Ahead of “The King of Staten Island’s” debut, Burr talked to Variety about his friendship with Davidson, romancing Tomei on screen, and working with international superstar Baby Yoda on an episode of “The Mandalorian.”

Did you audition for “The King of Staten Island”?

Pete called me and said, “Hey man, I’m writing this movie with Judd, and we have a role here we want you to do. Would you want to do this?” I was like, “Yeah it’s a Judd Apatow movie. Yes, I’ll do it.”

You know the business, like six months goes by and Judd was on my podcast. He said, “After this, you want to grab something to eat? I want to pitch this movie to you” — which is hilarious. It’s Judd, I’m going to say yes. No, I’d rather do an independent! We went out, had a couple burgers and he just started telling me the story of the movie. I sat there eating a burger, listening for 10 minutes. It was a great story. And he’s Judd Apatow. So I was like, “Yes, I will do it.”

Did you know Pete before shooting started?

I’ve known Pete for a number of years. He had come out to one of my shows with his mom way back in the day — back in the day for him was a little over 10 years ago — he was maybe 15 or 16 years old. The next morning I was coming down to the casino to go to the airport, and right as I stepped out of the elevator, this woman came up to me and goes, “Hey, Mr. Burr, we were at the show, this is my son. I took him to go do his first stand up show.” He was standing there, this big, awkward, skinny kid.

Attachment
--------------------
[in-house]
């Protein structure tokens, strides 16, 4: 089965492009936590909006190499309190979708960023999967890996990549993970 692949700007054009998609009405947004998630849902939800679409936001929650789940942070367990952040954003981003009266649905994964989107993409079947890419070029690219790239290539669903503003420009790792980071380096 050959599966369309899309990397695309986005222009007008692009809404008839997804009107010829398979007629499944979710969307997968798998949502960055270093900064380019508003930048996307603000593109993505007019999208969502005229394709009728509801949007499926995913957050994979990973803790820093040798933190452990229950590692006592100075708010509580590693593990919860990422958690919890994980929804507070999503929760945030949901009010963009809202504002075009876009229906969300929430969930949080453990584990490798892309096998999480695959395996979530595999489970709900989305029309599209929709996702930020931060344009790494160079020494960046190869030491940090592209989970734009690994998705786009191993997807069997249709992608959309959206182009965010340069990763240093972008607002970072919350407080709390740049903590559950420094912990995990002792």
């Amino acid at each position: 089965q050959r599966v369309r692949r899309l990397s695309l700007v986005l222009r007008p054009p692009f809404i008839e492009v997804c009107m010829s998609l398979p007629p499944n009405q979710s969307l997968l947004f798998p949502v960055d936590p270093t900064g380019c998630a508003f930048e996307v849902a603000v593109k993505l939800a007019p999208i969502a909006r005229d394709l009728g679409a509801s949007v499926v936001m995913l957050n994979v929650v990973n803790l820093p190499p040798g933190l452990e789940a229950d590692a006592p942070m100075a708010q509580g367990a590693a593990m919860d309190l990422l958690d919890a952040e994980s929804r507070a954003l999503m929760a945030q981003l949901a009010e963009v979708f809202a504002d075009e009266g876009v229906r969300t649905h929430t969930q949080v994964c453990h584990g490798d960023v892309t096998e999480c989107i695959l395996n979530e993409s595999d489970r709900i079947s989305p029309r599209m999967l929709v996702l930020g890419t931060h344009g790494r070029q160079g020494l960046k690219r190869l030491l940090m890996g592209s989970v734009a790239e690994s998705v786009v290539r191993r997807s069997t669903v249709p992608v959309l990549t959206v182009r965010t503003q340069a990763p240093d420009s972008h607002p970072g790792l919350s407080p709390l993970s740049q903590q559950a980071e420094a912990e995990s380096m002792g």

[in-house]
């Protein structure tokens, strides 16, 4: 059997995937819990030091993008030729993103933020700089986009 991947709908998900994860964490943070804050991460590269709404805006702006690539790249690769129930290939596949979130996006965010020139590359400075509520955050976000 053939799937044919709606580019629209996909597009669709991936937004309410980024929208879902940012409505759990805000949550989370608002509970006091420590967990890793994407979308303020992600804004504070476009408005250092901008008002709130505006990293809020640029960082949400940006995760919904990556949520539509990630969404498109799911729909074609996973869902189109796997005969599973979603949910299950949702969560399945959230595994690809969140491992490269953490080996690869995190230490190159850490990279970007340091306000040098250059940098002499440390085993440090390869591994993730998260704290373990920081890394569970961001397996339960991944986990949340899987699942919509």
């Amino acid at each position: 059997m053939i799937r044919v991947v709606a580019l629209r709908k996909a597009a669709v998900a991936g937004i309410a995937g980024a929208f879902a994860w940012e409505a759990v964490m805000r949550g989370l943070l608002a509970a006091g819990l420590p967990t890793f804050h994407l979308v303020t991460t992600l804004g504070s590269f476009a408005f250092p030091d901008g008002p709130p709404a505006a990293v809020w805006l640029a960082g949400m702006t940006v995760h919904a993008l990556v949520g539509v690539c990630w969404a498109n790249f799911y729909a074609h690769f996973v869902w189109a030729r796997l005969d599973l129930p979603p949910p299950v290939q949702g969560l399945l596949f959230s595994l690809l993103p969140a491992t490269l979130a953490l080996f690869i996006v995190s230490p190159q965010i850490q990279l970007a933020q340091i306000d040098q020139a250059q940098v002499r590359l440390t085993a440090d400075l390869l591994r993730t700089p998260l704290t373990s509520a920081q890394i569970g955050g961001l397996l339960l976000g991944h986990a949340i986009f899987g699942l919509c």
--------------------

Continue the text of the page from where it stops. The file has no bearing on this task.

What’s funny is four or five years later, I ran into him in the club, he’s doing his thing. He said, “Hey, Bill, I don’t know if you remember this, I came out to one of your shows.” I went — Atlantic City. Stars like him, they just have that “it” thing. You remember them. We’ve always been friends [since], but I was always on a different coast than him. So last summer I got to hang out with him, and I felt like it solidified our friendship.